I work with a lot of teams and help them to adopt Agile thinking and methods. While I am pretty passionate about Agile and many of the team members are as well, I work with many team members who are afraid of Agile. Why would people fear Agile if it is such a great thing? Perhaps it isn't viewed as such a great thing by everyone. Here are some reasons why they might fear agile and 'being Agile'.
#1 Change of Any Type is Difficult
Many of us like to think we embrace change. The fact is, change is difficult for all of us. In his 2005 book Change or Die: The Three Keys to Change at Work and in Life, Alan Deutschman describes a study in which 90% of the heart transplant patients who were faced with lifestyle change or certain death chose death rather than change. We even suck at small changes such as keeping our New Year's resolutions. Barely half of us sustain our resolutions beyond the month of January!
And with Agile, the people who are pushing the change are generally not the ones who are most impacted by it! They are trying to get others to change and adopt a new way of working. (This includes coaches like myself!)
#2 Agile Is Used as a Weapon
Some people feel that Agile is used against them. They believe it is really just a way for organizations to get more work out of their employees. There are several discussions on line on the topic of Weaponizing Agile; using Agile Methods to actually abuse rather than empower employees.
It can happen that managers preach about the importance of Agile but pick and choose which parts they like and apply. Or they talk a good game about empowerment and then undermine team self-organization. If managers are not changing the culture and team members aren't really empowered, then you are not becoming more agile.
#3 - Agile is a Little Too Transparent
A key aspect of agile practices is transparency. Transparency can be a little hard for team members, especially at first. Agile teams put it all out there. There work for the sprint is clearly identified on the task board. Every day they get up in front of their team and share what they are working on and their progress (or lack of progress). Everything is out in the open.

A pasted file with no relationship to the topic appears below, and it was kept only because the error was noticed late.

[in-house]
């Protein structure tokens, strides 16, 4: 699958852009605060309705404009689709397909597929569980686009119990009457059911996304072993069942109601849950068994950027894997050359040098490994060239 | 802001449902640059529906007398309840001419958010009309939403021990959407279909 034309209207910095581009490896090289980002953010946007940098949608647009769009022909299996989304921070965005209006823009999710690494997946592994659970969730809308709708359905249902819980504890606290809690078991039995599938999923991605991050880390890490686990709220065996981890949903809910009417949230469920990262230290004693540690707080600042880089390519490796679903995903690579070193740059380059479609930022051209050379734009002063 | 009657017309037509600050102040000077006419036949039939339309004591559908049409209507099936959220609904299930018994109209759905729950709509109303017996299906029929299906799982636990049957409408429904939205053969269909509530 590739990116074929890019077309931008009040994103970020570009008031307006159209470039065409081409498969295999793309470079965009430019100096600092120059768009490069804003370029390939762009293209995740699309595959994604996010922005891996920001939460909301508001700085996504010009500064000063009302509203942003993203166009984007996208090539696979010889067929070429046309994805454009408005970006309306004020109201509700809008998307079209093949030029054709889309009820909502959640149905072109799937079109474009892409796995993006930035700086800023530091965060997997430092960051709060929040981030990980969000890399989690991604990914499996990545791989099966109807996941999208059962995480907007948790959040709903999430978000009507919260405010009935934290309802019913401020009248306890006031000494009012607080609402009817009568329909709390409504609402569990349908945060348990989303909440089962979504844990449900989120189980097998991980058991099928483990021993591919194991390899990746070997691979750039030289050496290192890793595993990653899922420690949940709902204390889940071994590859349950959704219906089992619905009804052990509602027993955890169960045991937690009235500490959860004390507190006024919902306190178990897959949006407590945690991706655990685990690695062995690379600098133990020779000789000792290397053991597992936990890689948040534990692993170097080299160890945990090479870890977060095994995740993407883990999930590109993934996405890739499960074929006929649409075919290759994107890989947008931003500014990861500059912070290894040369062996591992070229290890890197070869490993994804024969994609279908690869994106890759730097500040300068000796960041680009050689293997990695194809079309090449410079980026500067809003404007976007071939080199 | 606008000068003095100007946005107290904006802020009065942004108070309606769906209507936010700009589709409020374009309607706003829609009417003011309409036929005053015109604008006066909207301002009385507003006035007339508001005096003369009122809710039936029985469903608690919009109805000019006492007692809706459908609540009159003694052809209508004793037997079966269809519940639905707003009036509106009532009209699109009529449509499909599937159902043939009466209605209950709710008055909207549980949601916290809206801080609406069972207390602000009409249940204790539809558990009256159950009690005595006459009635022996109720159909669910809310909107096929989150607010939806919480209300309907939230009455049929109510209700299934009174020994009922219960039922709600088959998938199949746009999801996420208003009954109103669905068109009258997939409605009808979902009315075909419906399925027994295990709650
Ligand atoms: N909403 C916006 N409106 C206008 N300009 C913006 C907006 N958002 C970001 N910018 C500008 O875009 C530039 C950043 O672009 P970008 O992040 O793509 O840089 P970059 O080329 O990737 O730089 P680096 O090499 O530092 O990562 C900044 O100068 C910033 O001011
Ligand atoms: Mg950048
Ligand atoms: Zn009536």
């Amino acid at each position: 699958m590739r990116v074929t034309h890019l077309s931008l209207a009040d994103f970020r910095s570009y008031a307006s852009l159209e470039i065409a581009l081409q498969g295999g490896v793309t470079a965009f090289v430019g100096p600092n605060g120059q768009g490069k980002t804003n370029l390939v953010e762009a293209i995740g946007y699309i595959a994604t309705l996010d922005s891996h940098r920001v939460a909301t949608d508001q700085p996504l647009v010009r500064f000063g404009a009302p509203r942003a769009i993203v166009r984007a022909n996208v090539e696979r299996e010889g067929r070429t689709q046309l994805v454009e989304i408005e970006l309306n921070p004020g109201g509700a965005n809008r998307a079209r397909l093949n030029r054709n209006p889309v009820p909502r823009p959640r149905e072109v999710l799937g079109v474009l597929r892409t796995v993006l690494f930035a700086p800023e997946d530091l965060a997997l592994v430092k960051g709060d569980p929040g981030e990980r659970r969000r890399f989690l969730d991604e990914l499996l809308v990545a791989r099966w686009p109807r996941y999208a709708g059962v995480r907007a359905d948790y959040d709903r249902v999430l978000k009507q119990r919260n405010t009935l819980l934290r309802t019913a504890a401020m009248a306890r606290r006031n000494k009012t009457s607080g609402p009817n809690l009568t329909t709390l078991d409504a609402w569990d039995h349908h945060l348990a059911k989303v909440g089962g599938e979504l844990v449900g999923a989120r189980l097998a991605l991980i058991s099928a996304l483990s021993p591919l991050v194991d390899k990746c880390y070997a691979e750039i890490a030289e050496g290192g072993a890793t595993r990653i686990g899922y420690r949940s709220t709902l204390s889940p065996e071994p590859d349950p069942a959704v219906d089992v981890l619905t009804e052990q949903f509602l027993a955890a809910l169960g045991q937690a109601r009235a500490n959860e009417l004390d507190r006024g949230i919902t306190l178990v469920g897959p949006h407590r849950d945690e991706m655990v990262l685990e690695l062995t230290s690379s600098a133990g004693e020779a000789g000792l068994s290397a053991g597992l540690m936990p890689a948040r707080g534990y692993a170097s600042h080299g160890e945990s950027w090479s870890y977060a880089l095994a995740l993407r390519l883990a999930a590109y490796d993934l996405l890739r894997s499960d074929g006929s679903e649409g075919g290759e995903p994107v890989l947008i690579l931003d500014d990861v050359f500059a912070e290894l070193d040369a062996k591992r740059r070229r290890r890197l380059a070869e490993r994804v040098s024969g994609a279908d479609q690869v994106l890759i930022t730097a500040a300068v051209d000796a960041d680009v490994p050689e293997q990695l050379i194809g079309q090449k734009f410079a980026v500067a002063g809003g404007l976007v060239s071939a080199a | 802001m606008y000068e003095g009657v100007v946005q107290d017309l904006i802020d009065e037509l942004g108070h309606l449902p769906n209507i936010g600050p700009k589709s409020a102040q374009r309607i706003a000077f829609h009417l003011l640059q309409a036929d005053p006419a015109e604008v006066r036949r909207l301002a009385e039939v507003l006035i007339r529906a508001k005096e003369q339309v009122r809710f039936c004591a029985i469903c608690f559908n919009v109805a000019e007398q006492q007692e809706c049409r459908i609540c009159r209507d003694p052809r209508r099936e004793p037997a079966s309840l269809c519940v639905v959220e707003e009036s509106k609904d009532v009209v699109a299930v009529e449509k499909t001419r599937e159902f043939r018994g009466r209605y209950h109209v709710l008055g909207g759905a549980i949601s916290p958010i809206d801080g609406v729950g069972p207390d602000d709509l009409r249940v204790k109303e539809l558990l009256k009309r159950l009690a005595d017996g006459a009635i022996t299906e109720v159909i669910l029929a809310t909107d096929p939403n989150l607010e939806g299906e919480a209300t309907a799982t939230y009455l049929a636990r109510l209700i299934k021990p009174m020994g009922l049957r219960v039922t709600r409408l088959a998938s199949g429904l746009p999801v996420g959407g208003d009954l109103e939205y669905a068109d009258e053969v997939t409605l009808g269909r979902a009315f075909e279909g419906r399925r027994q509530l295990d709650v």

Some team members like this. They tell me it is great to see what their team members are working on; to work together as a team. Others don't like it so much.
Managers usually love the idea of transparency - for their employees. When it comes to transparency at the management level, there is often some pushback. They tell me "we can't let our people know about that". Why not? Will people freak out? Maybe we don't think of our employees as adults.
#4 - I am No Longer Special
What about team members with unique abilities? I know I freak people out when I talk about T-Shaped skillsets. Some people feel that they have unique talents and wouldn't want to "waste" their time testing, for example. If I am the only person who understands a legacy application, they value me (or they cannot afford to let me go). I am the "key person" on the team. And if I am the key person who knows how to configure Charles River, I have marketability and don't want to learn other skills. The spotlight is on me.
Generally with Agile, we strive to reduce bottlenecks caused by unique skillsets on the team. We encourage cross-training to eliminate key person dependencies. We reduce "specialness".
I remember a particular developer in an organization who had a good reputation as a developer. He declined the opportunity to join a Scrum team because he felt he was better than everyone else and didn't want to be on a team with those he viewed beneath him. He was an eagle that didn't want to be stuck with the turkeys.
#5 - Seen This Movie Before
Some employees have been around long enough to know that with Agile "this too shall pass". They don't believe that managers will follow through on the change, so they don't get too excited about it.
Managers get excited about the latest bright shiny object - whether it is implementing or decommissioning the PMO, training on lean 6 sigma and getting your greenbelt, or implementing test automation or Dev Ops. Cynical employees know that most managers have short spans of attention and will eventually lose interest in a long-term change initiative like an Agile transformation. The tyranny of the urgent will dominate and sap the will to change.
What do you think - why do you think employees might fear Agile?
By Anthony Mersino | Tuesday, January 31, 2017